Hopes and Dreams and Loved Ones: Oral History
The Importance of Oral History --- verified as much as possible by genealogical research
As I look at my genealogy I am amazed at the grouping of people who came together supplying their individual DNA to eventually create me. Yes I know about me and my parents and grandparents but beyond that I know very little aside from a few oral history accounts passed down through the generations. And believe me I'm so grateful to my Aunt Julia Puentes de Espinosa who I spoke to every other week for 1.5 hours for two years before she died. Fortunately for me she had a mind that often put me to shame as she remembered stuff that I had forgotten.
I want to know more I want to know about the lives of relatives, about their hopes, dreams and their loved ones. I want to know about the work they did and their lives as children and sweethearts and how they met and married their spouses.
I guess I'm saying that if those of you who have a full head of steam in searching for more and more generations of relatives who you and the rest of your family has never heard of well maybe you should think again about the approach you're taking to family history
After all haven't those genealogical records been there for hundreds of years and won't they be available for a few more? Why not prioritize and ask yourself an important question. What won't be available for hundreds of years. . .well yes it is those relatives of yours that are currently living.
So if one day you decide that you want to add a little more to the genealogy of the family that you one day hope to pass on to your kids and other family members take great care to prioritize your activities now. Think about the oldest members of your family and make appointments to go and speak to them. Take a digital voice recorder and a camera. Ask if it is ok to record the conversation and set the recorder so it will not interfere with the conversation. Ask questions that don't require a lot of thinking about specific dates. A lot of time asking too specific of a question can totally disrupt or even stop a conversation. Rather than asking, "What year did g-grandfather Cecilio die" ask "Were you already marriend when he died, if yes, were any of your children born?" You see if you ask it like that you'll be able to calculate the date from known information and if they are up to the task you'll get a volunteer answer, oh "he died in 1913 in Juarez". Also make more of your questions general in nature and fine tune them as you go. . ."Tell me about what is was like when you went to school as a little girl? then you can ask "and did you and Uncle Felix go to school together?" and "Did grandfather Cipriano ever take you to school" and "after school did you go to abuelita Antonia's house, did you get a snack, did she put you to work, what did she look like?" etc. etc. etc.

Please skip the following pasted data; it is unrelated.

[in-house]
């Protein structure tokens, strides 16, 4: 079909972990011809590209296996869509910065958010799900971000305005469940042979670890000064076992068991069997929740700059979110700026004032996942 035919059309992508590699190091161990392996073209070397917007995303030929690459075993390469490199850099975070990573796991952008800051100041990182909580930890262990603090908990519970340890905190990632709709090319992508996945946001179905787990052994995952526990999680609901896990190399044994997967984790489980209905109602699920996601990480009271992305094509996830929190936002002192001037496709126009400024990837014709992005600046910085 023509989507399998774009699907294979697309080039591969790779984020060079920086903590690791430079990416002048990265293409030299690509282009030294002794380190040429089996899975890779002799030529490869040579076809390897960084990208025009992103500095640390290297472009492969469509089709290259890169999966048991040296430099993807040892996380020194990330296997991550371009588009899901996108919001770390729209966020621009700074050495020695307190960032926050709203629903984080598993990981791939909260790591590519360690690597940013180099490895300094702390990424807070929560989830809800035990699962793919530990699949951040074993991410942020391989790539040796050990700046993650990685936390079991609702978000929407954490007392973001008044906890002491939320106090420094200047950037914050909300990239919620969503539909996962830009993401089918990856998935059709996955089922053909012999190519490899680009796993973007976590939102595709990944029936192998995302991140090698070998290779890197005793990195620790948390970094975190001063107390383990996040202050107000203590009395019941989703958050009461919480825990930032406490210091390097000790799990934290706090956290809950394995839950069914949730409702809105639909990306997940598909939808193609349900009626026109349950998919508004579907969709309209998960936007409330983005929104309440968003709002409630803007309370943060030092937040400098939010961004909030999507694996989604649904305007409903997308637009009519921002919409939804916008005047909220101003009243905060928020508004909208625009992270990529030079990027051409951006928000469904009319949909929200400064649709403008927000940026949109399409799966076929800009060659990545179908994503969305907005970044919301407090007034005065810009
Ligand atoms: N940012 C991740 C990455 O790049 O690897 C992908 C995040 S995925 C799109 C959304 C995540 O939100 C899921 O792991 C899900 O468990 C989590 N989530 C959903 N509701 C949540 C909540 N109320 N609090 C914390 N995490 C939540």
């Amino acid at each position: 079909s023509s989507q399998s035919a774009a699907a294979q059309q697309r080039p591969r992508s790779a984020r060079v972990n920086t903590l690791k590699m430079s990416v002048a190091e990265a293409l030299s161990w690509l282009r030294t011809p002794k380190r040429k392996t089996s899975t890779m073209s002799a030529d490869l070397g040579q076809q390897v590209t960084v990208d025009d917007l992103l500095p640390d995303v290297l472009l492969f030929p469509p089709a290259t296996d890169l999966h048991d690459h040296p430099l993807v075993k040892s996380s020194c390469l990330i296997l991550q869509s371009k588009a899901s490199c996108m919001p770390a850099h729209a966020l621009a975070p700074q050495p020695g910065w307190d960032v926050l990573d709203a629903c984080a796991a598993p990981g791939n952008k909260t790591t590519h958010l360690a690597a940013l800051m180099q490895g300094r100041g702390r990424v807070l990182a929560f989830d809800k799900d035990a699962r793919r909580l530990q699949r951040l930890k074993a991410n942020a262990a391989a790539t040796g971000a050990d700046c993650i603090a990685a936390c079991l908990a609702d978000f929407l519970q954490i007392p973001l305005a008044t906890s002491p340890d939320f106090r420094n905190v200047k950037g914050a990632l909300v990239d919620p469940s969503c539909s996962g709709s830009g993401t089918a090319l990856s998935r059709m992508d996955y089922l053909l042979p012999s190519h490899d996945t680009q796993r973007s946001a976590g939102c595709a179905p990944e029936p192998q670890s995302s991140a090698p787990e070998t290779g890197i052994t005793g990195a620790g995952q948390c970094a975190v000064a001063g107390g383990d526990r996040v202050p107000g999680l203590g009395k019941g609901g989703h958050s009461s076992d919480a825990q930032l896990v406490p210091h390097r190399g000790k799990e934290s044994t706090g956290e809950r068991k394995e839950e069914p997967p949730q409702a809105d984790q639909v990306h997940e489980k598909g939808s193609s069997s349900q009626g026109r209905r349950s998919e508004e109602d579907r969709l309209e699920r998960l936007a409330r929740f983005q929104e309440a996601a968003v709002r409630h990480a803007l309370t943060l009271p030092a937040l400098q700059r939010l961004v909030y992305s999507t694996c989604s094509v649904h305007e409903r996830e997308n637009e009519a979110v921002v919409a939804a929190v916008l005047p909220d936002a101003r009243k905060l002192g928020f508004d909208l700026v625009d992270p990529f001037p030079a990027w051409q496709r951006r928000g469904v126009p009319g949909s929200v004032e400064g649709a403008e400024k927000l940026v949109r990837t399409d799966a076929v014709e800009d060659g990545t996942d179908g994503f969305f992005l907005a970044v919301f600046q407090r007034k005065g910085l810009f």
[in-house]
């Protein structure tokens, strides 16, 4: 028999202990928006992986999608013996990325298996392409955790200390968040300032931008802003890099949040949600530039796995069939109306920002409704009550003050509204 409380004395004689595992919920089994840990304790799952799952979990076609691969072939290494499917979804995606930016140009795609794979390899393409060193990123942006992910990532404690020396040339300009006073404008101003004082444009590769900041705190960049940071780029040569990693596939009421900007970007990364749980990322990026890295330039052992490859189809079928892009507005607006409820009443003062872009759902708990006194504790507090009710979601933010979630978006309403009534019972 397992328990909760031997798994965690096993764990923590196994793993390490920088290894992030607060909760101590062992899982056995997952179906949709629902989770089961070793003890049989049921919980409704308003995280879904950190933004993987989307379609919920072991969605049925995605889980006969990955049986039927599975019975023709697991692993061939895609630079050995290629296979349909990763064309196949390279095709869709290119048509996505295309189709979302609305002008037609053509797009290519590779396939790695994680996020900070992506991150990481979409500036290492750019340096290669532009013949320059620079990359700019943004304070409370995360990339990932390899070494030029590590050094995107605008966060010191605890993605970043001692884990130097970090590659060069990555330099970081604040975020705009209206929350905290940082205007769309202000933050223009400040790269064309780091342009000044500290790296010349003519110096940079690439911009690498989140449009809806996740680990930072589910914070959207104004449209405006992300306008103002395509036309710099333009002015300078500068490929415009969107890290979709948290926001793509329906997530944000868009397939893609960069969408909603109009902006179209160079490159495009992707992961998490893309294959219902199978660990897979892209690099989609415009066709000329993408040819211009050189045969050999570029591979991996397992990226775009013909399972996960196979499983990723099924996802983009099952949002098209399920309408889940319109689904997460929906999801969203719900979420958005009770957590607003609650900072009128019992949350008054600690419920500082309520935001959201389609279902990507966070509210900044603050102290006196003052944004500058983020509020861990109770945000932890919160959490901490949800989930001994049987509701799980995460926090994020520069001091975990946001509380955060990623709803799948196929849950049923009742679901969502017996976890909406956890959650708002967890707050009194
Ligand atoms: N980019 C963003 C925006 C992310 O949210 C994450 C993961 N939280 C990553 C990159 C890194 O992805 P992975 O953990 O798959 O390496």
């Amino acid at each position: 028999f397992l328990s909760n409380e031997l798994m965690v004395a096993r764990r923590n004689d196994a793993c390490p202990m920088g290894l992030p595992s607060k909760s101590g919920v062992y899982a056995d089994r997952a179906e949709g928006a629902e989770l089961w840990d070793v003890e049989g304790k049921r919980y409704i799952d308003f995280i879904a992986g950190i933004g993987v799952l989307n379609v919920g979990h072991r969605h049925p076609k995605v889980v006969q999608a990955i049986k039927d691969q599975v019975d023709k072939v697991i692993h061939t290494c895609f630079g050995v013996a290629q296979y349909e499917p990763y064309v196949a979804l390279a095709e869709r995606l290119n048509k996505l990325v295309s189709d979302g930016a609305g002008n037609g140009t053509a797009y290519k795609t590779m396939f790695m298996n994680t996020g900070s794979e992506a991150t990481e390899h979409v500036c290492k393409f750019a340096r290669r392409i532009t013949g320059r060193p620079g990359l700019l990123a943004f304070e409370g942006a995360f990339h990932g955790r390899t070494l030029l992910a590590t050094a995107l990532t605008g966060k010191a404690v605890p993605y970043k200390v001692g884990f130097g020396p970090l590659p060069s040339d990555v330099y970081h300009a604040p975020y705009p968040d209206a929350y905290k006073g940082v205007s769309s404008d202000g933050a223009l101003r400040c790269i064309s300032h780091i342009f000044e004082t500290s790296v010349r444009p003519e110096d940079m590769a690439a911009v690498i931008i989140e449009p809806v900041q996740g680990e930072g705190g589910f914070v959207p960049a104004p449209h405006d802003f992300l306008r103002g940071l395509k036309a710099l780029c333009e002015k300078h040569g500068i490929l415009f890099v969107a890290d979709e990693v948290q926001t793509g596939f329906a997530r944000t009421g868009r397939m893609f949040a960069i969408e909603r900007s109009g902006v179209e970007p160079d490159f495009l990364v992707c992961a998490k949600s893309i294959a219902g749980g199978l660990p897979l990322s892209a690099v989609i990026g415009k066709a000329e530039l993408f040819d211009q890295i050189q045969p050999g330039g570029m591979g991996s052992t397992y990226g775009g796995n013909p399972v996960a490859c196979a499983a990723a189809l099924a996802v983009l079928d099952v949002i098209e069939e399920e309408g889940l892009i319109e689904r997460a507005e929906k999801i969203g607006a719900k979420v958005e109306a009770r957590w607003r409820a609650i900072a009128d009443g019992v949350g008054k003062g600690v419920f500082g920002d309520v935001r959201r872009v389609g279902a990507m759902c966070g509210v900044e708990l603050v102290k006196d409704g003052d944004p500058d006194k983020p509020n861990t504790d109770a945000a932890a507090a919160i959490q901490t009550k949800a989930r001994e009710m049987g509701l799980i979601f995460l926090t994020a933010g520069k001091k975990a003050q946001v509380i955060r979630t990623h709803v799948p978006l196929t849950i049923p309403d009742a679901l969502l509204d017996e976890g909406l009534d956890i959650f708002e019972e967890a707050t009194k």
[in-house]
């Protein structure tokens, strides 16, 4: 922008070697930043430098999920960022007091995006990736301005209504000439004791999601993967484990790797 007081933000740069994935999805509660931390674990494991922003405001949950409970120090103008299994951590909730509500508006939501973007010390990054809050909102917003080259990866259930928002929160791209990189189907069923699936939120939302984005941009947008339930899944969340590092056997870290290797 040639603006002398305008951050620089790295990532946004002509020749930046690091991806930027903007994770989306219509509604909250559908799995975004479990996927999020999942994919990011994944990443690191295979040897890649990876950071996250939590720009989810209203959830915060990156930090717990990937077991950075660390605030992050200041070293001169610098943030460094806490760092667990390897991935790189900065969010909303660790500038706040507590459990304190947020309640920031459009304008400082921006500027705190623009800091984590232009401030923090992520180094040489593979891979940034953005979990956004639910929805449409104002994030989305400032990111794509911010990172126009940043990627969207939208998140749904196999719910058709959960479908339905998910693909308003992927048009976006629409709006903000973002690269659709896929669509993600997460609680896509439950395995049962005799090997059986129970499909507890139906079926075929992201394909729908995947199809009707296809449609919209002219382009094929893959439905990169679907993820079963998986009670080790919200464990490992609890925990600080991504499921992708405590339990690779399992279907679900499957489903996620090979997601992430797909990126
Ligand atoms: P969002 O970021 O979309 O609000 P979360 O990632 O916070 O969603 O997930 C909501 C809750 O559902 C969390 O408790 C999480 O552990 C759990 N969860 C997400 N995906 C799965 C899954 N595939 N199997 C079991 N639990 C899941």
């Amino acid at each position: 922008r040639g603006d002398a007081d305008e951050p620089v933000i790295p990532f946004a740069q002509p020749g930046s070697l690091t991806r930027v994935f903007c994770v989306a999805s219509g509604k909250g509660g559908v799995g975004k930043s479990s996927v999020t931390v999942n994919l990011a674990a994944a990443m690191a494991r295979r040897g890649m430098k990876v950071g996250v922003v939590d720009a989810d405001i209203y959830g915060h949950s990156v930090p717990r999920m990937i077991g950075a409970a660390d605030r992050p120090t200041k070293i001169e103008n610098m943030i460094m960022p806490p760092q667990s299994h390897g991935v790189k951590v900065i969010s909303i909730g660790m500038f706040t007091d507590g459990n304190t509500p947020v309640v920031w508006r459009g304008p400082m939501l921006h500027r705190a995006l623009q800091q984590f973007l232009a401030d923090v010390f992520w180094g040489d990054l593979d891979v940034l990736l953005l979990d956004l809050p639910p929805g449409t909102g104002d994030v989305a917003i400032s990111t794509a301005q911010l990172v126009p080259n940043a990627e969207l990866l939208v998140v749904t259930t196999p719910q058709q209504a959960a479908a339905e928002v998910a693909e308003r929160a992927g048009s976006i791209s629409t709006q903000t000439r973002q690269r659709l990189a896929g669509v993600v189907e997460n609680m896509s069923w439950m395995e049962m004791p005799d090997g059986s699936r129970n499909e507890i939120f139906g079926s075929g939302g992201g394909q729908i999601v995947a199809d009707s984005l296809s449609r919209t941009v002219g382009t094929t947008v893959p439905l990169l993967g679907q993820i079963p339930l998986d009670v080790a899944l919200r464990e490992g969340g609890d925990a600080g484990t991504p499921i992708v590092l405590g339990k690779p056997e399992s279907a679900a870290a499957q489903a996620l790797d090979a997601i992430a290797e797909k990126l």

Get your older relatives just talking about the old days and you'll be surprised how much they know, just let them go and they will give you all kinds of details.
So set aside the documents and interview your relatives.
Ok here is my real question but Oral History was the first and foremost answer to my question.
"Other than oral history what are the best places to find out more information about your relatives?"
Please add your thoughts to this list and give me your ideas of where a person can find some of the following for their locations in Jalisco, Zacatedcas, and Aguascalientes:
1) Old newspapers
2) Wills and Testaments
3) Land and Property Deed Records
4) Court Records
5) Military Records
6) Civil and Religious Organizations
email the list or email me at joseph [at] NuestrosRanchos [dot] com